Buckingham Palace is the official London residence and principal workplace of the British monarch. It is in the centre of London, in the City of Westminster. The palace is a setting for state occasions and royal hospitality. It has been a focus for the British people at times of national rejoicing and crisis.
It was built by John Sheffield, 1st Duke of Buckingham and Normandy, in 1703 as a town house (a residence in London). It was bought by the British royal family in 1761, and became the official London home of the family in 1837. It is owned by the State.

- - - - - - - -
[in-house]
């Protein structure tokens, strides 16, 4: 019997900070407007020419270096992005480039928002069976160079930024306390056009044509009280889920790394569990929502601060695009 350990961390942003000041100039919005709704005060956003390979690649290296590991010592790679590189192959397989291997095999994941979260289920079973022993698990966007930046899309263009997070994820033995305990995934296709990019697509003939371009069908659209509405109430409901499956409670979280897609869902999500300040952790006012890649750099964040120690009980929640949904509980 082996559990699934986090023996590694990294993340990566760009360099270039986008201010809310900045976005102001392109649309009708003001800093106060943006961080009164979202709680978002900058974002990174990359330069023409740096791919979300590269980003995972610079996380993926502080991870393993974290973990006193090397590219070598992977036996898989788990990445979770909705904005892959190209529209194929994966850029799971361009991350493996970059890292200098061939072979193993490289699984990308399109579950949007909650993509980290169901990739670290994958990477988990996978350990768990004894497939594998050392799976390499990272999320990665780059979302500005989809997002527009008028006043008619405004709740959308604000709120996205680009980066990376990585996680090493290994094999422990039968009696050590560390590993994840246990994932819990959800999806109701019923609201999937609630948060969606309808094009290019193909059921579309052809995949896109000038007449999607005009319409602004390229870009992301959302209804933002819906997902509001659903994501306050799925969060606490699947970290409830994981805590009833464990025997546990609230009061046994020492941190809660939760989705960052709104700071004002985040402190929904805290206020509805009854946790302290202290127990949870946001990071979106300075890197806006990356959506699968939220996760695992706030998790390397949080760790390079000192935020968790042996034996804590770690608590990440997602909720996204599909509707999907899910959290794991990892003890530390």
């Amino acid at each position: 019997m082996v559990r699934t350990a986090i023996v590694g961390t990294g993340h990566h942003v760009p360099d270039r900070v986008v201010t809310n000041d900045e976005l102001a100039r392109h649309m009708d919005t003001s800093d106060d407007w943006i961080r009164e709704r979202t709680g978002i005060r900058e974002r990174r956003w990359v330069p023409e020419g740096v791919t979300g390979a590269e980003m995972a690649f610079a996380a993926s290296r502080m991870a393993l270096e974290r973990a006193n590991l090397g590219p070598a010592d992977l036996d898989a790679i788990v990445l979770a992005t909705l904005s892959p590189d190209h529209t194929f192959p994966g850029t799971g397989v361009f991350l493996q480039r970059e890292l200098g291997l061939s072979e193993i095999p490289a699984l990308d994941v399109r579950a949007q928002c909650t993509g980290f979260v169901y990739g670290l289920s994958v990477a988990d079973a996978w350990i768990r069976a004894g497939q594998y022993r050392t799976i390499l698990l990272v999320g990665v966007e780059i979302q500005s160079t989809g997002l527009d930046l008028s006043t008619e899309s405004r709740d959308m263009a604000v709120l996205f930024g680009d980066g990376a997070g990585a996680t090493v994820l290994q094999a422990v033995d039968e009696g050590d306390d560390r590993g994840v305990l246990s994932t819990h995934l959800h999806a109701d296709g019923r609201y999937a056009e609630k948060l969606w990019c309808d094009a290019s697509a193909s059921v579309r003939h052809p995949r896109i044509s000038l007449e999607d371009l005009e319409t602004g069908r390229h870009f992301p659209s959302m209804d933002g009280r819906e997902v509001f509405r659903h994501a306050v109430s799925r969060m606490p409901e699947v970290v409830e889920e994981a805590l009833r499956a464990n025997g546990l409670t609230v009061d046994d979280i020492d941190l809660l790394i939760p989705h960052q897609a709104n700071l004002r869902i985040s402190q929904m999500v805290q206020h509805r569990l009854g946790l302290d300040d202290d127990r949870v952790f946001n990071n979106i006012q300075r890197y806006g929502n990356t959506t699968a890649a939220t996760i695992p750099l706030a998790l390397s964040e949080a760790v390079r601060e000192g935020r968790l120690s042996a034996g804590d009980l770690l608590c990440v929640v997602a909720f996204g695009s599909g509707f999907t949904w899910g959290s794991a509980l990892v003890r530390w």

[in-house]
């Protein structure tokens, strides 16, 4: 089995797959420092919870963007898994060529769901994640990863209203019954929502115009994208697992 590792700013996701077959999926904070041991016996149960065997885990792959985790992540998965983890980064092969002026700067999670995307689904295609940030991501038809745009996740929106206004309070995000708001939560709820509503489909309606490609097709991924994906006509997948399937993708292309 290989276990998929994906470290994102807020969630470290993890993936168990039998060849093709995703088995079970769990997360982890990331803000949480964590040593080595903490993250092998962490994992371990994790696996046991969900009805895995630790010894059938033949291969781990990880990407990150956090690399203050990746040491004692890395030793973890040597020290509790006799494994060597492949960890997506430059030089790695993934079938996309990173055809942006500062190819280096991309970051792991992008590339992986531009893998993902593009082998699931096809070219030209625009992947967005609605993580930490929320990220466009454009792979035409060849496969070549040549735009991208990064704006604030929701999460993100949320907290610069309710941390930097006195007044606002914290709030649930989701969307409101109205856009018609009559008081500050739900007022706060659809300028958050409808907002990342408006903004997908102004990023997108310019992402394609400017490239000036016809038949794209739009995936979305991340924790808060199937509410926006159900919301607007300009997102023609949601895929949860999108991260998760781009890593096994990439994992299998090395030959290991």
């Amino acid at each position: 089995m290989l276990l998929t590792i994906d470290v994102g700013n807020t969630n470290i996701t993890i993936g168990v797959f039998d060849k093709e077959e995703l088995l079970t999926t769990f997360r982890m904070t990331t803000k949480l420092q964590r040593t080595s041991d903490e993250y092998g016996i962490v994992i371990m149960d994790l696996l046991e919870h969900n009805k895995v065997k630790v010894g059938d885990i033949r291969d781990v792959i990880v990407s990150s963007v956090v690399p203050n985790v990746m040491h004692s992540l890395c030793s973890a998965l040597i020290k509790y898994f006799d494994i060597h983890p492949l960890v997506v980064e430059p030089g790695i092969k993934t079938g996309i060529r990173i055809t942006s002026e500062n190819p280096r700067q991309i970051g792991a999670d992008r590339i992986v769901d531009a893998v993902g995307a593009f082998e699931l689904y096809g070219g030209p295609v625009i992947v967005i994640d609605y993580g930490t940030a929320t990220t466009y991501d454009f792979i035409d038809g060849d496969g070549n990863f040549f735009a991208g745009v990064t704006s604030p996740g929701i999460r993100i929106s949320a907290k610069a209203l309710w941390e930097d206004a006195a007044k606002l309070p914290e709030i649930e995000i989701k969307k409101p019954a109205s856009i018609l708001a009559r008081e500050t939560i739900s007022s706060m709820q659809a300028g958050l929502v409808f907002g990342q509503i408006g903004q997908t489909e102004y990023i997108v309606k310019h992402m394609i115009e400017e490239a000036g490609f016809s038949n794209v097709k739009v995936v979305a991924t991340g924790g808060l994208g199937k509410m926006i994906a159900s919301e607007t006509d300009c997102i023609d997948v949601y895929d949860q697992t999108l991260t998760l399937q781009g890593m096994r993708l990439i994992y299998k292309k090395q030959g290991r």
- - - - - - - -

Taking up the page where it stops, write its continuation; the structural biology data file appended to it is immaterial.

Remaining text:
Buckingham Palace has 775 rooms, and is one of few working palaces in the world. Leading up to it is a ceremonial road, The Mall.
- By tradition, the British Royal Court is still officially resident at St. James's Palace which means that, while foreign ambassadors assuming their new position are received by the British sovereign at Buckingham Palace, they are accredited to the "Court of St. James's Palace". This anomaly continues for the sake of tradition as Buckingham Palace is to all intents and purposes the official residence. See History of St James's Palace (Official website of the British Monarchy).